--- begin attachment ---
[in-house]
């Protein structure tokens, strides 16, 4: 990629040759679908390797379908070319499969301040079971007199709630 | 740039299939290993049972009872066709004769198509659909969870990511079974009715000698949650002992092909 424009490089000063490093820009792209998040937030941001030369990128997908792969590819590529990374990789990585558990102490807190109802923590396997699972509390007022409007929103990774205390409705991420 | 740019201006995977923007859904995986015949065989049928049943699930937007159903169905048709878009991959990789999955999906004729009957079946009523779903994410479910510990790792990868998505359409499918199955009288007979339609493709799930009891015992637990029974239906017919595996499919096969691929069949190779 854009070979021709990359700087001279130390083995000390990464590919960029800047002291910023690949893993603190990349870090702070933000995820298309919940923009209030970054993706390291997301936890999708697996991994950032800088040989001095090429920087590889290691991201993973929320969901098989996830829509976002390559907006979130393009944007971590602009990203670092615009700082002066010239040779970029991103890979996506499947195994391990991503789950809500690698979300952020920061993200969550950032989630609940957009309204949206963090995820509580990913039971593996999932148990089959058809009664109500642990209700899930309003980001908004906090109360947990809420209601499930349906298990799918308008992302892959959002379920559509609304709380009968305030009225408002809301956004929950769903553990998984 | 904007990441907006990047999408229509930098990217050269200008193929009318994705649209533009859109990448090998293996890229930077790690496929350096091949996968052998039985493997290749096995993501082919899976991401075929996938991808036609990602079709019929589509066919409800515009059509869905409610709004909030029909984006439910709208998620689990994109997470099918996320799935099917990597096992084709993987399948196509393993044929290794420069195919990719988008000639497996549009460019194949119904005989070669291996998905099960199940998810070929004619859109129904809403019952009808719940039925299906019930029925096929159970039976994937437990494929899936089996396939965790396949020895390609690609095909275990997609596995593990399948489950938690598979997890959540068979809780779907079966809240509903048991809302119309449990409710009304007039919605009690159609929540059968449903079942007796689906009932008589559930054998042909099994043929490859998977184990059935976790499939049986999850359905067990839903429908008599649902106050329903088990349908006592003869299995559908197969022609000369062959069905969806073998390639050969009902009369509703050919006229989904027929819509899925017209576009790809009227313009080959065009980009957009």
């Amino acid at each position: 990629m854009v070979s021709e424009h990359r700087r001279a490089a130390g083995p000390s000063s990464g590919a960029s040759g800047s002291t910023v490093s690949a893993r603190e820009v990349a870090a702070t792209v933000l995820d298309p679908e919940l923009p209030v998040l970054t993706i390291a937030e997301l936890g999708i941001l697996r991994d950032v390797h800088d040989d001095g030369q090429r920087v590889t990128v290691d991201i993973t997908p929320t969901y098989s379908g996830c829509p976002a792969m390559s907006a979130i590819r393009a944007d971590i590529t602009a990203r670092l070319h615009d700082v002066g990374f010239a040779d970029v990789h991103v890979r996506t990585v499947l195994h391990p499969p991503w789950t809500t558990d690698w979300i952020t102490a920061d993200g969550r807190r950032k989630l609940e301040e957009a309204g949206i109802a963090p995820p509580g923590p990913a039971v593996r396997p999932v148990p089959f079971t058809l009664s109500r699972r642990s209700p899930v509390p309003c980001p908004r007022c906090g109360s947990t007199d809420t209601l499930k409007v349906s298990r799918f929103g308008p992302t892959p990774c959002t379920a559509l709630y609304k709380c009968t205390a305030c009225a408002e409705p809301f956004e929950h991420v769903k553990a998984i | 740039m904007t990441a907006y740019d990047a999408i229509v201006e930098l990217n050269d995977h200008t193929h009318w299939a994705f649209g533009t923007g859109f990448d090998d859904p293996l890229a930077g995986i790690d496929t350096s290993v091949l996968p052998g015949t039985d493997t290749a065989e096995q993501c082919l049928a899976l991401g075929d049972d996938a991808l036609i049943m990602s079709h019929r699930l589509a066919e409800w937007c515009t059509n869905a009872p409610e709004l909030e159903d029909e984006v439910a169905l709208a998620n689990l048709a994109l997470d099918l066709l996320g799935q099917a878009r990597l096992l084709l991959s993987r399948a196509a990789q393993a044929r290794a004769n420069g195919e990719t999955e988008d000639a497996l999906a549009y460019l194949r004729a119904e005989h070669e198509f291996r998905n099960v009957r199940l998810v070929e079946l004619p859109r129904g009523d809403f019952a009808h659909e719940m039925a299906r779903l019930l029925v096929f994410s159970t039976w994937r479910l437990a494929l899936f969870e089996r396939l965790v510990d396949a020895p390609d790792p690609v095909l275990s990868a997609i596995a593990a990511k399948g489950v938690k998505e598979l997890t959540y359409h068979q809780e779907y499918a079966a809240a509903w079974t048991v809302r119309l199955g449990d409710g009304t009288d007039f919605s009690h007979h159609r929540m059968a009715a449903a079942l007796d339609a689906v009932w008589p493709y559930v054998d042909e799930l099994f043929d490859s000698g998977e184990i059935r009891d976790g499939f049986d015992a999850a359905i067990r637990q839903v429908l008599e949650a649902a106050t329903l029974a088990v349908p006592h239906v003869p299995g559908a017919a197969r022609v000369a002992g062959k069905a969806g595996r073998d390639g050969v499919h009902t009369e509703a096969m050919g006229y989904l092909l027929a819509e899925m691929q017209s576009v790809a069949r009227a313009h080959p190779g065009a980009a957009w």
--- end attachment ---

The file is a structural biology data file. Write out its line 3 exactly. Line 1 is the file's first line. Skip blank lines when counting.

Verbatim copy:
């Amino acid at each position: 990629m854009v070979s021709e424009h990359r700087r001279a490089a130390g083995p000390s000063s990464g590919a960029s040759g800047s002291t910023v490093s690949a893993r603190e820009v990349a870090a702070t792209v933000l995820d298309p679908e919940l923009p209030v998040l970054t993706i390291a937030e997301l936890g999708i941001l697996r991994d950032v390797h800088d040989d001095g030369q090429r920087v590889t990128v290691d991201i993973t997908p929320t969901y098989s379908g996830c829509p976002a792969m390559s907006a979130i590819r393009a944007d971590i590529t602009a990203r670092l070319h615009d700082v002066g990374f010239a040779d970029v990789h991103v890979r996506t990585v499947l195994h391990p499969p991503w789950t809500t558990d690698w979300i952020t102490a920061d993200g969550r807190r950032k989630l609940e301040e957009a309204g949206i109802a963090p995820p509580g923590p990913a039971v593996r396997p999932v148990p089959f079971t058809l009664s109500r699972r642990s209700p899930v509390p309003c980001p908004r007022c906090g109360s947990t007199d809420t209601l499930k409007v349906s298990r799918f929103g308008p992302t892959p990774c959002t379920a559509l709630y609304k709380c009968t205390a305030c009225a408002e409705p809301f956004e929950h991420v769903k553990a998984i | 740039m904007t990441a907006y740019d990047a999408i229509v201006e930098l990217n050269d995977h200008t193929h009318w299939a994705f649209g533009t923007g859109f990448d090998d859904p293996l890229a930077g995986i790690d496929t350096s290993v091949l996968p052998g015949t039985d493997t290749a065989e096995q993501c082919l049928a899976l991401g075929d049972d996938a991808l036609i049943m990602s079709h019929r699930l589509a066919e409800w937007c515009t059509n869905a009872p409610e709004l909030e159903d029909e984006v439910a169905l709208a998620n689990l048709a994109l997470d099918l066709l996320g799935q099917a878009r990597l096992l084709l991959s993987r399948a196509a990789q393993a044929r290794a004769n420069g195919e990719t999955e988008d000639a497996l999906a549009y460019l194949r004729a119904e005989h070669e198509f291996r998905n099960v009957r199940l998810v070929e079946l004619p859109r129904g009523d809403f019952a009808h659909e719940m039925a299906r779903l019930l029925v096929f994410s159970t039976w994937r479910l437990a494929l899936f969870e089996r396939l965790v510990d396949a020895p390609d790792p690609v095909l275990s990868a997609i596995a593990a990511k399948g489950v938690k998505e598979l997890t959540y359409h068979q809780e779907y499918a079966a809240a509903w079974t048991v809302r119309l199955g449990d409710g009304t009288d007039f919605s009690h007979h159609r929540m059968a009715a449903a079942l007796d339609a689906v009932w008589p493709y559930v054998d042909e799930l099994f043929d490859s000698g998977e184990i059935r009891d976790g499939f049986d015992a999850a359905i067990r637990q839903v429908l008599e949650a649902a106050t329903l029974a088990v349908p006592h239906v003869p299995g559908a017919a197969r022609v000369a002992g062959k069905a969806g595996r073998d390639g050969v499919h009902t009369e509703a096969m050919g006229y989904l092909l027929a819509e899925m691929q017209s576009v790809a069949r009227a313009h080959p190779g065009a980009a957009w």